6 ways to watch SpaceX’s historic first rocket launch of NASA astronauts live onlineby Dave Mosher, Morgan McFall-Johnsen, Business Insider US
- SpaceX is about to launch its highest-stakes mission since Elon Musk founded the company in 2002: Its first launch of people.
- NASA is working with the company to launch the mission, called Demo-2, which will fly the astronauts Bob Behnken and Doug Hurley inside a Crew Dragon spaceship.
- Poor weather near Cape Canaveral, Florida, scrubbed the first launch attempt on Wednesday. The backup launch dates are Saturday and Sunday.
- SpaceX, NASA, Neil deGrasse Tyson, National Geographic and ABC News, and others will be broadcasting live video coverage of the mission, most of which you can watch online here.
- Visit Business Insider’s homepage for more stories.
Update: SpaceX scrubbed the launch due to potentially unsafe weather conditions. The next launch attempts are on Saturday at 3:22 p.m. ET and Sunday at 3 p.m. ET. We will update this story as new live broadcast schedules emerge for NASA TV, SpaceX, and other outlets.
On Saturday at 3:22 p.m. ET, SpaceX plans to rocket its first people into orbit since Elon Musk founded the company 18 years ago.
If successful, the historic mission would also resurrect NASA’s ability to launch its astronauts to the International Space Station. The US space agency flew its last space shuttle in July 2011 and has relied on Russia ever since to get to and from the orbiting laboratory.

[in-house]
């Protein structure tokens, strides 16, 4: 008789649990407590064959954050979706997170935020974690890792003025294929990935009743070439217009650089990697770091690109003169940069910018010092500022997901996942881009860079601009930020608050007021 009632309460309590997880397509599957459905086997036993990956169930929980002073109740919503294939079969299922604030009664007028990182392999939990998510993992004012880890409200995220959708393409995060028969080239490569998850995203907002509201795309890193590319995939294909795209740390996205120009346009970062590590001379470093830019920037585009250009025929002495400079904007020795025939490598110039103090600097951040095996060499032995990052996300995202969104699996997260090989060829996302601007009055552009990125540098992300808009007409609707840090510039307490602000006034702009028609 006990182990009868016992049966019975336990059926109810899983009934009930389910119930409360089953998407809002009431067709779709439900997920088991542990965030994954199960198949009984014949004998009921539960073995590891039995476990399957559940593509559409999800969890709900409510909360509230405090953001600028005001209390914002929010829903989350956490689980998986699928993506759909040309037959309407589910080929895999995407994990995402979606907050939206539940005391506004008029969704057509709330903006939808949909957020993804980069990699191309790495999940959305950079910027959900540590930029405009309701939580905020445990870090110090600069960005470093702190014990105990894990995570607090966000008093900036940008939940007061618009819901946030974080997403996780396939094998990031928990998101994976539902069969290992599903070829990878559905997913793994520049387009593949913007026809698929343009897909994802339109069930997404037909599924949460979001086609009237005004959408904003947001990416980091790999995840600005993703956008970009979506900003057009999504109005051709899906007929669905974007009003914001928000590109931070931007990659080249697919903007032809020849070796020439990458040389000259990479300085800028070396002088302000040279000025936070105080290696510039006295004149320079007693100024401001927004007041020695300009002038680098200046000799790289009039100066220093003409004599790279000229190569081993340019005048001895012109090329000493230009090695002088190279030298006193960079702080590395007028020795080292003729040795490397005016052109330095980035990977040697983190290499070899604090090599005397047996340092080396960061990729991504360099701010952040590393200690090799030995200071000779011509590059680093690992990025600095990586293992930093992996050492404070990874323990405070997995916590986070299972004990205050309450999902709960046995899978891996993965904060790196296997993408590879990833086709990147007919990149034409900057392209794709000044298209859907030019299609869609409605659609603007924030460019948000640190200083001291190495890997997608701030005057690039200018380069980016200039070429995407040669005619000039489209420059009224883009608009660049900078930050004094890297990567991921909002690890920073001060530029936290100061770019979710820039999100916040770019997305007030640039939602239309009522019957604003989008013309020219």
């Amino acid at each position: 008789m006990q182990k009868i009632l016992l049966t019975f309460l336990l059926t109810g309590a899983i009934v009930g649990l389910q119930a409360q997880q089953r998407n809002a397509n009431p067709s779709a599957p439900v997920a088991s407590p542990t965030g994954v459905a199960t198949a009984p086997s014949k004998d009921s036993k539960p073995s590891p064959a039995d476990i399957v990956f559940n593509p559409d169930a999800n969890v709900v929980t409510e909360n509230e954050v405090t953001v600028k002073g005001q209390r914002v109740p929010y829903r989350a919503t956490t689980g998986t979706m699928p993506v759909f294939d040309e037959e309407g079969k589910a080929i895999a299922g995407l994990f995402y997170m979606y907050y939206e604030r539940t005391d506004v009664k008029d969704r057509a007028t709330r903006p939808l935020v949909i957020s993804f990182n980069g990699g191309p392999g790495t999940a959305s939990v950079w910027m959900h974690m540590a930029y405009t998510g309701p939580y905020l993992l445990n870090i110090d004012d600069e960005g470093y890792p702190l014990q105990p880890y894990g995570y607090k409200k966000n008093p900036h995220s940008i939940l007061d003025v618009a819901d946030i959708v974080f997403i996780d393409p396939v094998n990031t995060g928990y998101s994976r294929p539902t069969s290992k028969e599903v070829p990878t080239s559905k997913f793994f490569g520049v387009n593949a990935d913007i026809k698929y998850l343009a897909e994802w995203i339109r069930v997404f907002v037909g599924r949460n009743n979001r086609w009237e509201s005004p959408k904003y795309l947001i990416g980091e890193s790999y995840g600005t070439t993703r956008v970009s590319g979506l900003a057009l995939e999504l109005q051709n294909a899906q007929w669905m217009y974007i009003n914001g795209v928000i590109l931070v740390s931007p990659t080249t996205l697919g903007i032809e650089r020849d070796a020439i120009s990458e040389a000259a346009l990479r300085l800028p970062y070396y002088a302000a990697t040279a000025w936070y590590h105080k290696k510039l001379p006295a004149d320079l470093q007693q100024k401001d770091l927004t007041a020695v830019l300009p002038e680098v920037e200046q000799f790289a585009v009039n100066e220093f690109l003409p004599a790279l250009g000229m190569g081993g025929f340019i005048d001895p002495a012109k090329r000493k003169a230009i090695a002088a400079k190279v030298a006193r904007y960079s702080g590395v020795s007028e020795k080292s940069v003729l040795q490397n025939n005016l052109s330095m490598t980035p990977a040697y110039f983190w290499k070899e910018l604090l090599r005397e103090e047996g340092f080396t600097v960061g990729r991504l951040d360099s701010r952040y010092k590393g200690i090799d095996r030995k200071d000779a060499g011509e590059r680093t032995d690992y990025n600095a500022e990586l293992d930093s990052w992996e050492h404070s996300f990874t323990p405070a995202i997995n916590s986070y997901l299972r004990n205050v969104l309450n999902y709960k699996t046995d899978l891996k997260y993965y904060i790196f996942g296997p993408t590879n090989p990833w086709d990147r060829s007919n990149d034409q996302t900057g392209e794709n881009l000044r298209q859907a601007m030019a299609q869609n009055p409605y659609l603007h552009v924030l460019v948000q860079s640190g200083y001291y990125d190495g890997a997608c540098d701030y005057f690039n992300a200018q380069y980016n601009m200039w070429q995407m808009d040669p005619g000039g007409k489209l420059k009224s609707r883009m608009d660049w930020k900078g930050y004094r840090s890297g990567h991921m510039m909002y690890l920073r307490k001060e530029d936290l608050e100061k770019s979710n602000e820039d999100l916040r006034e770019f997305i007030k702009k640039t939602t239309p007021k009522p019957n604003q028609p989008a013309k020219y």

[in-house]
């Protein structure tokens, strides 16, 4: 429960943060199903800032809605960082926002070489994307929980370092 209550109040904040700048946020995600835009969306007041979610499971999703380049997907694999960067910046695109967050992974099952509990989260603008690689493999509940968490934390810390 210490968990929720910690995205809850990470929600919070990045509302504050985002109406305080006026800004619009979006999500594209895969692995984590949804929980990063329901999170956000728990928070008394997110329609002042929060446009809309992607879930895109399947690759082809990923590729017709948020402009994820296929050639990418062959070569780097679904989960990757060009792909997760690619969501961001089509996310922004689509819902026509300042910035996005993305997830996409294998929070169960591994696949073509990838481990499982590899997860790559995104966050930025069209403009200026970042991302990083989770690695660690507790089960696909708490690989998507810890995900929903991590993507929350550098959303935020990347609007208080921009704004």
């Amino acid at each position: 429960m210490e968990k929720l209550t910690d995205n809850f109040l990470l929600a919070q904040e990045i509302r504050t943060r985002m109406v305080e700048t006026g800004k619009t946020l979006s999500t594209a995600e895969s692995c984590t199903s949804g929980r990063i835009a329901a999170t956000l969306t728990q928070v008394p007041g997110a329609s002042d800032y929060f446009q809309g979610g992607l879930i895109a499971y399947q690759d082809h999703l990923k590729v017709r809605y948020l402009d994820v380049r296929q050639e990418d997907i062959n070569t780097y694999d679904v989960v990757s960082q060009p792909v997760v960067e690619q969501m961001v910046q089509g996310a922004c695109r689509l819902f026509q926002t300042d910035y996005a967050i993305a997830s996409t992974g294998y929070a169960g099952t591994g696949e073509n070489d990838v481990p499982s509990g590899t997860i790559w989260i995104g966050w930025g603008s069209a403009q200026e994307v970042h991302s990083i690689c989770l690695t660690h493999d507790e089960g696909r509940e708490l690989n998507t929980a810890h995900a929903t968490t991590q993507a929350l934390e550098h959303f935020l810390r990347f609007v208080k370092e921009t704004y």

NASA picked the astronauts Bob Behnken and Doug Hurley, each of whom has two space-shuttle missions under his belt, to pilot SpaceX’s experimental test flight, which is called Demo-2.
“We have this moment in time where we can unite people again,” Jim Bridenstine, NASA’s administrator, said during a press briefing before launch. “The whole world is going to be watching this.”
Demo-2 is launching from Launch Complex 39A at Kennedy Space Center in Cape Canaveral, Florida.
The company pushed for a launch on Wednesday, May 27, going so far as to fuel the Falcon 9 rocket with two astronauts inside the Crew Dragon spaceship on top. However, the threat of lightning forced SpaceX and NASA to scrub the attempt and delay the launch.
The rocket and spaceship carrying Behnken and Hurley has just a second or so to lift off and get on the right path to meet the ISS. So if there’s another delay in the launch on Saturday, SpaceX and NASA can try again at 3:22 p.m. ET on Sunday. The US Air Force 45th Space Wing’s weather officers on Wednesday said there’s a 60% chance of liftoff for Saturday or Sunday’s launch windows.
Below are six live video broadcasts of the historic launch that you can watch, some online and some via TV channels. We’ve also provided a NASA timeline of launch-day events at the end of this post so that you can follow along.
NASA TV, the agency’s livestreaming channel, broadcast coverage of the Wednesday’s launch attempt starting at at 12 p.m. ET. The agency’s channel has not yet said when its broadcast on Saturday will start, but if the mission takes off and Crew Dragon reaches orbit, NASA TV will show it docking to the space station, its hatch opening, and Behnken and Hurley joining the ISS crew. The agency’s official TV channel also maintains a full and constantly updated schedule of its programming.